Tag: lead

03
Oct
2020
Posted in technology

Andrew Yang takes lead in California data privacy measure

SAN FRANCISCO (AP) — The Fitbits on our wrists collect our health and fitness data; Apple promises privacy but lots of iPhone apps can still share our personal information; and who really knows what they’re agreeing to when a website asks, “Do You Accept All Cookies?” Most people just click “OK” and hope for the best, says former Democratic presidential candidate Andrew Yang.

“The amount of data we’re giving up is unprecedented in human history,” says Yang, who lives in New York but is helping lead the campaign for a data privacy initiative on California’s Nov. 3 ballot. “Don’t you think it’s time we did something about it?”

Yang is chairing the advisory board for Proposition 24, which he and other supporters see as a model for other states as the U.S. tries to catch up with protections that already exist in Europe.

The California Privacy Rights Act of 2020 would expand the rights Californians were given to their personal data in a groundbreaking law approved two years ago, which took effect in January. The California Consumer Privacy Act of 2018 was intended to give residents more control over their personal information collected online. It limited how companies gather personal data and make money from it and gave consumers the right to know what a company has collected and have it deleted, as well as the right to opt out of the sale of their personal information.

But between the time the law was passed and took effect, major companies have found ways to dodge requirements. Tech and business lobbyists are pressuring the Legislature to water it down further, with proposals to undo parts of the law, says Alastair Mactaggart, a San Francisco real estate developer who spearheaded support for the 2018 law and is behind the effort to amend

29
Sep
2020
Posted in computer

Computer model shows how COVID-19 could lead to runaway inflammation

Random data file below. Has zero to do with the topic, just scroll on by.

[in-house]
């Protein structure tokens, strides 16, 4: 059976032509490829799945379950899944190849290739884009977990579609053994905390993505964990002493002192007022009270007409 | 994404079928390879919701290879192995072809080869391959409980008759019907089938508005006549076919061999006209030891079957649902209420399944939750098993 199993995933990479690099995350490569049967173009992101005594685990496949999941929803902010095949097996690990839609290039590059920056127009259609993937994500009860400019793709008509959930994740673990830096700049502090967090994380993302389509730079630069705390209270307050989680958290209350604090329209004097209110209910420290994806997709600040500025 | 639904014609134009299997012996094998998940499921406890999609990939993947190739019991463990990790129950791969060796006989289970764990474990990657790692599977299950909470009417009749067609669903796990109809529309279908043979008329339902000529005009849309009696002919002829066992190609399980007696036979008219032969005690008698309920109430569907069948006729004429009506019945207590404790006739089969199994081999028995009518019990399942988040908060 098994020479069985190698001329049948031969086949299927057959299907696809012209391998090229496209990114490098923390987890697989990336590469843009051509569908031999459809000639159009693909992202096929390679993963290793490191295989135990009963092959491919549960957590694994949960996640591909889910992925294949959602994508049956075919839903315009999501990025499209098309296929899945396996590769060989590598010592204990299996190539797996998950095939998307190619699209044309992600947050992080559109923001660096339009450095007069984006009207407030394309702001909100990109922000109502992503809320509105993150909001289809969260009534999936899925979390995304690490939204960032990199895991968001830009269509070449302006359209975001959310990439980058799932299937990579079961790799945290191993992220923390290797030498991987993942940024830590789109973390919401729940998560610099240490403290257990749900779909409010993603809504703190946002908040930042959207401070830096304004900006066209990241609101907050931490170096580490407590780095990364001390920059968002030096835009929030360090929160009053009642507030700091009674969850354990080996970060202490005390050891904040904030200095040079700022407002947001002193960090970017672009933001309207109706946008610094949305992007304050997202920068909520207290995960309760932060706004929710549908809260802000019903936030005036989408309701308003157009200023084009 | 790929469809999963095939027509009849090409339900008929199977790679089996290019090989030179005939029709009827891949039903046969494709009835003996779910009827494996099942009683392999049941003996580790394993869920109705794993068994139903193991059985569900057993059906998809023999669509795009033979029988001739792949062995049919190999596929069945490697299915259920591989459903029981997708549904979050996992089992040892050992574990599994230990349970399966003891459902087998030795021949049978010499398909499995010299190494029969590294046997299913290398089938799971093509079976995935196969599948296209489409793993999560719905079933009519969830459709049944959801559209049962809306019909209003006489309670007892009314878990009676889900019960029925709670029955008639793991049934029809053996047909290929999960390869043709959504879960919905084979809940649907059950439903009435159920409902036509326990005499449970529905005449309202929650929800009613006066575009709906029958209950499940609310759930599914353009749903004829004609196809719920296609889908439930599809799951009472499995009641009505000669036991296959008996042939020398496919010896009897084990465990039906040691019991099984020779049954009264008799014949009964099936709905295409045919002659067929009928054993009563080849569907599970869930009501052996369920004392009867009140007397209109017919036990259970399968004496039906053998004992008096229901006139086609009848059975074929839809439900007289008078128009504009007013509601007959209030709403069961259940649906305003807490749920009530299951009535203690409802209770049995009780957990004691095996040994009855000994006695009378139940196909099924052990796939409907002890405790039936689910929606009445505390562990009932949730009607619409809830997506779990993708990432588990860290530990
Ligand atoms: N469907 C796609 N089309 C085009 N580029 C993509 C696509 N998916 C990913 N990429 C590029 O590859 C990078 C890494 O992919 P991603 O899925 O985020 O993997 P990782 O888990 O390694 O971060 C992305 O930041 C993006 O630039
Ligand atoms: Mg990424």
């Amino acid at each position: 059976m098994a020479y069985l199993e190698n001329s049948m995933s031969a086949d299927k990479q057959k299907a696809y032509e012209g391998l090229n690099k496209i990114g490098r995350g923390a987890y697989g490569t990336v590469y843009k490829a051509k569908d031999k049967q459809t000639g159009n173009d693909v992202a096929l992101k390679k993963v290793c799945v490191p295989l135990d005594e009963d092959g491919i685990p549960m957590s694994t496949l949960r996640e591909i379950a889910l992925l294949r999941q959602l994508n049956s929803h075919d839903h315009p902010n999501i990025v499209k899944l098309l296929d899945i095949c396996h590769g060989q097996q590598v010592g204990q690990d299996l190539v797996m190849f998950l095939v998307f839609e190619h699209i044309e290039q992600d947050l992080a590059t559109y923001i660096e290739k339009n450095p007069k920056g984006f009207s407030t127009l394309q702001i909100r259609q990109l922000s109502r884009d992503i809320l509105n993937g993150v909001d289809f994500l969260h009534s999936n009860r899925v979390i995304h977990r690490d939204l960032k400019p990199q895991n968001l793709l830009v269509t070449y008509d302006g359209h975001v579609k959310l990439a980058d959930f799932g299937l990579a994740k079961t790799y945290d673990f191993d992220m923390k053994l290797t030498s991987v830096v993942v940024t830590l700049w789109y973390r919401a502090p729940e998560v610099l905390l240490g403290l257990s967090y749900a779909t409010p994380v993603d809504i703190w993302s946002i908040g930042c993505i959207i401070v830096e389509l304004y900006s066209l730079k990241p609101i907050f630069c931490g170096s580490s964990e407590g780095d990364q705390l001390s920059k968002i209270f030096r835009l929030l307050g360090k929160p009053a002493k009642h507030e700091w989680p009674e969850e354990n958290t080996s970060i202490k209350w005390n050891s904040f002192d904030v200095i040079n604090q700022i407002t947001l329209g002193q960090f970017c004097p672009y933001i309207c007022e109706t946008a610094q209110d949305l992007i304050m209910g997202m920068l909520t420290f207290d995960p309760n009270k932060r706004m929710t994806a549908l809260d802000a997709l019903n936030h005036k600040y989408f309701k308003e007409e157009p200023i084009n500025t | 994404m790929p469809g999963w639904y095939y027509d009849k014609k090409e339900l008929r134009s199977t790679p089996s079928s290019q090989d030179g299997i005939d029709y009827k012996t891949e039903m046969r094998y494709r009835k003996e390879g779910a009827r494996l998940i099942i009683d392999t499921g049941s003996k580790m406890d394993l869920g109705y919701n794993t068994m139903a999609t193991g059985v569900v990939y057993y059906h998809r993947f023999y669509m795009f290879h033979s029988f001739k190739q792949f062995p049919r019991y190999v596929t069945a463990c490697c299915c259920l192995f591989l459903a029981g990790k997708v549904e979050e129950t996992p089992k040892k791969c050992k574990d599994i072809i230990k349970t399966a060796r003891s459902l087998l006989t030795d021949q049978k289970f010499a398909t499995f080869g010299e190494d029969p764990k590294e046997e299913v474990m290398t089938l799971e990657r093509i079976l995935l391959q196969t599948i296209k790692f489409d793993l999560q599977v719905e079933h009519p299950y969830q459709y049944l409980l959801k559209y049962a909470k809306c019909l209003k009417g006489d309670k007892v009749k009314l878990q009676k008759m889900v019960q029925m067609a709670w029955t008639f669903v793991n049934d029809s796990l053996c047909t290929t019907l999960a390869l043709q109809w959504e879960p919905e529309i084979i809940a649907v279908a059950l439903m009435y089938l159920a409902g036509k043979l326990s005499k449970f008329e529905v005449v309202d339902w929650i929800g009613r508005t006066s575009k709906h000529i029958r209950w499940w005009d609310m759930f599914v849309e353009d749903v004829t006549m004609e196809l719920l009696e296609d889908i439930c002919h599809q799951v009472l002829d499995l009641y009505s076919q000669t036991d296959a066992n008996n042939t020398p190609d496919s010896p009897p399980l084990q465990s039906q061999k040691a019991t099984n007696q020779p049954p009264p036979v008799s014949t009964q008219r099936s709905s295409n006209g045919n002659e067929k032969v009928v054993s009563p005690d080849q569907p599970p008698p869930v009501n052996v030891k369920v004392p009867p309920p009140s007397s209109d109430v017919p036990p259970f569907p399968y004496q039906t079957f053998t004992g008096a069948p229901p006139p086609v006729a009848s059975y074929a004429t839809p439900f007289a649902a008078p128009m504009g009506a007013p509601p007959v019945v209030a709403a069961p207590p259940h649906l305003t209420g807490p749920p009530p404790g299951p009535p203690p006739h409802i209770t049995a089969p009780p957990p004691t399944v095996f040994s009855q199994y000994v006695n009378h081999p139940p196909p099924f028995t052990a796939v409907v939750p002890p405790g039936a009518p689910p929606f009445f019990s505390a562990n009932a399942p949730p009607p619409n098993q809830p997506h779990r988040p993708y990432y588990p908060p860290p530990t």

SARS-CoV-2 , COVID-19
Colorized scanning electron micrograph of a dying cell (blue) heavily infected with SARS-CoV-2 (yellow), the virus that causes COVID-19. Credit: NIAID Integrated Research Facility, Fort Detrick, Maryland.

A study from the University of Pittsburgh School of Medicine and Cedars-Sinai addresses a mystery first raised in March: Why do some people with COVID-19 develop severe inflammation? The research shows how the molecular structure and sequence of the SARS-CoV-2 spike protein—part of the virus that causes COVID-19—could be behind the inflammatory syndrome cropping up in infected patients.

The study, published this week in the Proceedings of the National Academy of Sciences, uses computational modeling to zero in on a part of the SARS-CoV-2 spike protein that may act as a “superantigen,” kicking the immune system into overdrive as in toxic shock syndrome—a rare, life-threatening complication of bacterial infections.

Symptoms of a newly identified condition in pediatric COVID-19 patients, known as Multisystem Inflammatory Syndrome in Children (MIS-C), include persistent fever and severe inflammation that can affect a host of bodily systems. While rare, the syndrome can be serious or even fatal.

The first reports of this condition coming out of Europe caught the attention of study co-senior author Moshe Arditi, M.D., director of the Pediatric Infectious Diseases and Immunology Division at Cedars-Sinai and an expert on another pediatric inflammatory disease—Kawasaki disease.

Arditi contacted his long-time collaborator, Ivet Bahar, Ph.D., distinguished professor and John K. Vries Chair of computational and systems biology at Pitt School of Medicine, and the two started searching for features of the SARS-CoV-2 virus that might be responsible for MIS-C.

Bahar and her team created a computer model of the interaction between the SARS-CoV-2 viral spike protein and the receptors on human T cells, the foot soldiers of the immune system. Under normal circumstances, T cells help the body